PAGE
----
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Are Neighborhood Councils Ready for Facebook?

RETHINKING LA - The great thing about participating in a Neighborhood Council is the fact that it provides a crash course in the Brown Act and in the Public Records Act. Unfortunately it's typically a literal crash, one that brings meetings to a screeching halt as members share anecdotal experiences, second hand information, and collective fears of legal action. Neighborhood Councils are currently debating the use of Facebook in the public arena, urged on by those who embrace the social media revolution and held back by those who fear Brown Act violations and Public Record Liabilities.

The irony of this Facebook debate is that it takes place in a city that is led by Social Media fans, including Mayor @Trutanich, City Attorney @Trutanich and LA's Facebook pioneer, former City Council President @Garcetti who was one of the first to max out his Facebook page with friends.

LA's City Leadership is so fond of social media that LA's Ethics Commission recently addressed the antiquated application of analog legal restrictions in a digital world. Politicians with active Facebook and Twitter accounts may soon be required to set up separate accounts for their political candidacy campaigns, a requirement that acknowledges the legitimacy of social media activity within City Hall and the need to address appropriate use.

Individuals with social media accounts have an obligation to keep their political work separate from their government work, a standard that applies to all they do, not just social media.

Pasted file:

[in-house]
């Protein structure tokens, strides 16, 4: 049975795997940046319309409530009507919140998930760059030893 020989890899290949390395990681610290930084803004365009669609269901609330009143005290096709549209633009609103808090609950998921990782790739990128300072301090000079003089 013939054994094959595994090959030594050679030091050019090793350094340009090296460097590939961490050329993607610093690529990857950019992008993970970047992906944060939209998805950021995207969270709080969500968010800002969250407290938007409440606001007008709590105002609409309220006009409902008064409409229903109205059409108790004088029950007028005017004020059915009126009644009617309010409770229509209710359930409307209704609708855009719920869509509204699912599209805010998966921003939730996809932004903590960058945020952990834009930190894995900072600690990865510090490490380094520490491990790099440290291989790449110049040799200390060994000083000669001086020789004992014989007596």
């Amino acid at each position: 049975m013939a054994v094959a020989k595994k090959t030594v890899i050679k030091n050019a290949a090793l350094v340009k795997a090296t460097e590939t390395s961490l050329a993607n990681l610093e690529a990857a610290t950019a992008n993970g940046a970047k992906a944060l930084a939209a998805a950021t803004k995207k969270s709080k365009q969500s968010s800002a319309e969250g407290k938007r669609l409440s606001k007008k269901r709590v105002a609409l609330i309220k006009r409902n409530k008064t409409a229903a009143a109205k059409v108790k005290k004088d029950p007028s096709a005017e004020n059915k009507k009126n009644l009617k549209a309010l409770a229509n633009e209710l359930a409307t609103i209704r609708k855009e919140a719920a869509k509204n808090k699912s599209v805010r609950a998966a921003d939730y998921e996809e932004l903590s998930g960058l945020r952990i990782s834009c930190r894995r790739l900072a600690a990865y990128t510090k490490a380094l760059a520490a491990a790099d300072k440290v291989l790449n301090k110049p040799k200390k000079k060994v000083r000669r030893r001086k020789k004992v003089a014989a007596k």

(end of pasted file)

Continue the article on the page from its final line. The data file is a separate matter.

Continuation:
Groups with social media accounts, such as Neighborhood Councils, have an obligation to conduct themselves in accordance with Open Meeting Laws, a standard that applies to all public arenas and digital communications, not just social media.

The idea of a Neighborhood Council using Facebook to tell their story, engage their community, and invite stakeholders to events should result in a hearty round of yawns, after all, Facebook accounts are so common, they're almost passé.

But in some cases, simply suggesting that a Neighborhood Council operate a Facebook account as part of their outreach strategy results in shrill cries of "What about the Brown Act?"

Terry Francke, the Executive Director of CalAware and the lawyer who succeeded in his Brown Act case against the LA County Supervisors, reports that there is nothing unique about social media when it comes to the Brown Act.

Neighborhood Councils have much to contend with and threats of Brown Act and Public Records Act abuse simply has a chilling effect on the spirit of volunteerism.

LA's Mayor, City Attorney, and former City Council President have all utilized social media in their governmental work and have all demonstrated an ability to differentiate between appropriate governmental use and distinctly separate personal or political use.

Neighborhood Councils are definitely ready to follow City Hall down the same digital road.

LA's Ethics Commission stands prepared to grapple with need to address digital technologies and analog laws, removing the mystery from the discussion.

Again, Neighborhood Councils are definitely ready to follow City Ethics down that digital legal road.

The tools for communication will continue to evolve and if Neighborhood Councils are firmly grounded on their commitment to open and transparent governance, then they are ready for Facebook.

(Stephen Box is a grassroots advocate and writes for CityWatch. He can be reached at: This email address is being protected from spambots. You need JavaScript enabled to view it. . You can also find him on Twitter and on Facebook.) –cw

Tags: Stephen Box, Rethinking LA, Neighborhood Councils, Facebook, Ethics, City Hall, City Attorney








CityWatch
Vol 10 Issue 49
Pub: June 19, 2012

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